Review of Thank You for Being Late

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Rating

8 Overall

9 Applicability

8 Innovation

7 Style


Review

Thomas L. Friedman, a New York Times columnist who has won three Pulitzer Prizes, offers a dazzling if overlong consideration of how technology, climate change and “acceleration” are changing every aspect of life everywhere. Friedman, the best-selling author of The World Is Flat and other analytical books, leads the reader on detailed tours of the history of a range of technologies, geopolitical forces and climate shifts. He ends each history by explaining how that technology, force or climate trend will further accelerate in the future and what the consequences of that acceleration might be. Friedman likes to tell anecdotes that show how his ignorance turned to knowledge in a flash of revelation. Many of the anecdotes connect him with the reader and help readers understand how the world is changing under their feet. Patient or devoted readers of Friedman’s columns and those seeking a well-informed view of the future will enjoy his tour.

About the Author

Three-time winner of the Pulitzer Prize, Thomas Friedman writes for The New York Times. His six best-selling books include The World Is Flat.

 

“Thank You for Being Late”  

Today, everyone is so overworked that it’s not surprising when you feel relief if other people are late for a meeting or even dinner. Their tardiness gives you a few extra minutes of “unplanned-for, unscheduled time.” For Friedman, that empty time can feel like a gift.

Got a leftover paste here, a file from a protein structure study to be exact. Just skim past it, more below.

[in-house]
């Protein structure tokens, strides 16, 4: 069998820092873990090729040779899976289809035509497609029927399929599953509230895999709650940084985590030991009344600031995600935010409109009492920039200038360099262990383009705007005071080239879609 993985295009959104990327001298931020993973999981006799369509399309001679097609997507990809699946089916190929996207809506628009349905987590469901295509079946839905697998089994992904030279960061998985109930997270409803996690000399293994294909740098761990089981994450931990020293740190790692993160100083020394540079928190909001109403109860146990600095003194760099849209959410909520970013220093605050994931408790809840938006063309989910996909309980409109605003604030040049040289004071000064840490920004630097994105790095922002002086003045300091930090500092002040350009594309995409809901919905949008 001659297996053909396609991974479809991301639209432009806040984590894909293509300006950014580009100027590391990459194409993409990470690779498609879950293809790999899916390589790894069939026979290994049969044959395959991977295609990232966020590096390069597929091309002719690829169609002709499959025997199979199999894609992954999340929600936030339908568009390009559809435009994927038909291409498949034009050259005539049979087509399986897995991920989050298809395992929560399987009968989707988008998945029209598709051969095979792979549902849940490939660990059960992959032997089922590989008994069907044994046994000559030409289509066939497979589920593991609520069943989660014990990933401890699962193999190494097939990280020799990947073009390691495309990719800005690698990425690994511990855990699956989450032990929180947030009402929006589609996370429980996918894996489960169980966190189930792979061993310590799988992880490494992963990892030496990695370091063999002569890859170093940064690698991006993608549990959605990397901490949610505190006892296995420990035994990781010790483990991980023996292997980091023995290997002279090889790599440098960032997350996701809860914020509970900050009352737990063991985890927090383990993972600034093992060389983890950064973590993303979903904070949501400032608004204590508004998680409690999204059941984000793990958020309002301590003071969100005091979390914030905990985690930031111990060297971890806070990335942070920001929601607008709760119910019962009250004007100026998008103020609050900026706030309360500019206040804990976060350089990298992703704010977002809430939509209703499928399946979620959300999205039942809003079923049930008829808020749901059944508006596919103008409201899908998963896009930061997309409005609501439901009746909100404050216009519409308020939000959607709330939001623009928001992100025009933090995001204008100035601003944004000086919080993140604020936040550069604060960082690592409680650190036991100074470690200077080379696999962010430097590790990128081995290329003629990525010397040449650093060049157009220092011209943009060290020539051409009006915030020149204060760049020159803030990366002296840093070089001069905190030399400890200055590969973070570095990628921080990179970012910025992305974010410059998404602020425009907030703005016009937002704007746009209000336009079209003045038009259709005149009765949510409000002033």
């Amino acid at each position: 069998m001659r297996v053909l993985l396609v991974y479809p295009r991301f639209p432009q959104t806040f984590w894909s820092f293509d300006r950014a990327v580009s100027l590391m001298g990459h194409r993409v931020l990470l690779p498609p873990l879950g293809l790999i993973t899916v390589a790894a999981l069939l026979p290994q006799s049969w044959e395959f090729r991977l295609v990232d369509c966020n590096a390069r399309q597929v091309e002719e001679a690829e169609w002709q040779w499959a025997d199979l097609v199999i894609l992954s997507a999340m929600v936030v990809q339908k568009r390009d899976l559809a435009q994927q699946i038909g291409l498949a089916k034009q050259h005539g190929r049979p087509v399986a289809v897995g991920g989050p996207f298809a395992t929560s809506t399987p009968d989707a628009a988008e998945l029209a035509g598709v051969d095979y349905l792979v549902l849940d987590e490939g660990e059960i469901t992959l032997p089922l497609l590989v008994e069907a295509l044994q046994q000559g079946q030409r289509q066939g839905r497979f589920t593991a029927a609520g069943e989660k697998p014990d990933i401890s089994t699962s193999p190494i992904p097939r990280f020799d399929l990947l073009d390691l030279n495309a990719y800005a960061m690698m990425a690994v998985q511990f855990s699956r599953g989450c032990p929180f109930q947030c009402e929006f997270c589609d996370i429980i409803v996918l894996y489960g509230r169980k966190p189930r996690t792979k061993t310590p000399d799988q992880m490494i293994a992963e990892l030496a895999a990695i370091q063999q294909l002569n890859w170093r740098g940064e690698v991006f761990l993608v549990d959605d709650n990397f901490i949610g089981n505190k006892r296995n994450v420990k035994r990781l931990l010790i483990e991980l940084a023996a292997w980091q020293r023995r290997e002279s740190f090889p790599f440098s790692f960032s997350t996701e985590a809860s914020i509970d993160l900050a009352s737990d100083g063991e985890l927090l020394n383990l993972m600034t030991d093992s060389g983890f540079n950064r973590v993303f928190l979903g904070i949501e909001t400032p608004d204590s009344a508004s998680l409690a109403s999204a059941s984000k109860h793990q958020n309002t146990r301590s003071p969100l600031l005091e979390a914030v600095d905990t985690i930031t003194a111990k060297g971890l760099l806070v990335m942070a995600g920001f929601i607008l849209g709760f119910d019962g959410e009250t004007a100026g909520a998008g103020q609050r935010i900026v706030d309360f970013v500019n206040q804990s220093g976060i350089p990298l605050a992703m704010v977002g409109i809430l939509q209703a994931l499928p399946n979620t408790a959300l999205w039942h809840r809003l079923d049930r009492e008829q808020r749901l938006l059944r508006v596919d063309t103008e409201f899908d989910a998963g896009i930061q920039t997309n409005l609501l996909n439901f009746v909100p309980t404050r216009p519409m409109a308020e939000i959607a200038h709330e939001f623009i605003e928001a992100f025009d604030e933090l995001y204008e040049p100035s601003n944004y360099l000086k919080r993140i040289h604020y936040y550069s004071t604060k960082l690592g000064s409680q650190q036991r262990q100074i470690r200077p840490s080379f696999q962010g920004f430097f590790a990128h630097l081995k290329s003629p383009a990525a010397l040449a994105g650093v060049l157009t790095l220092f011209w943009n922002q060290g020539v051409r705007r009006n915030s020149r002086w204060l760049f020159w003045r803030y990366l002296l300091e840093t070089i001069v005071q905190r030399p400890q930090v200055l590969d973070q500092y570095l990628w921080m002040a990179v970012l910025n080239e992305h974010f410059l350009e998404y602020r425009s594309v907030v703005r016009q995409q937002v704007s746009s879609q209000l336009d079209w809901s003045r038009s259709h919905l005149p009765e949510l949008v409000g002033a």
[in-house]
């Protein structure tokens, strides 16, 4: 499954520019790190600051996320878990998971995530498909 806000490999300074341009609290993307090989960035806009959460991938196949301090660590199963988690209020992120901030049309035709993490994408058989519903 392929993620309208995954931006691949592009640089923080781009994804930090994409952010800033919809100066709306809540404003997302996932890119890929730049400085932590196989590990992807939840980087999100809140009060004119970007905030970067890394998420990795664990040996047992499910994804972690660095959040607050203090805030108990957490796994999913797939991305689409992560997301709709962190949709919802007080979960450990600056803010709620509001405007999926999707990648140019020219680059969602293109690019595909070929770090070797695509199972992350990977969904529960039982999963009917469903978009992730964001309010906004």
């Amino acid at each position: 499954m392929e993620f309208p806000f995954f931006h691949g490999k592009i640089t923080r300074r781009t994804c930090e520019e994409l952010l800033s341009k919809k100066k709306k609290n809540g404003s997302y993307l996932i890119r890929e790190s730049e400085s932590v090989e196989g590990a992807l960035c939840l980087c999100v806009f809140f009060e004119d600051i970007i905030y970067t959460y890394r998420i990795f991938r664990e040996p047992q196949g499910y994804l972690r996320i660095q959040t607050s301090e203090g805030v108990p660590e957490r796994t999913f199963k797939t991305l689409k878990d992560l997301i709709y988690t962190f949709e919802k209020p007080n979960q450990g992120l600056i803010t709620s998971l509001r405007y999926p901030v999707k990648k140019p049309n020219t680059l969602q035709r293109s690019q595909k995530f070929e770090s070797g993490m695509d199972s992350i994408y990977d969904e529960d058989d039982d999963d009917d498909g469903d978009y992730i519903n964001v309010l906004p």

“Three Climate Changes”

Although ideas have always been crucial to the endurance of “social democracy,” veteran Austrian diplomat Wolfgang Petritsch said that ideas are now in short supply. The dearth of ideas comes at a bad time, Friedman says, as society faces three “climate changes” at once, in technology, geopolitics and climate. Friedman’s main theme is that humanity faces massive disruption with accelerating change in the “climate of technology,” in the “climate of globalization” and in the Earth’s climate. Society must learn to cope with the trauma of change and continue to make progress. This is no time to let fear fuel a retrenchment or reaction. Friedman asserts in the strongest possible terms that now is the time for major industrial nations to “pause and rethink and reimagine politics anew.” 


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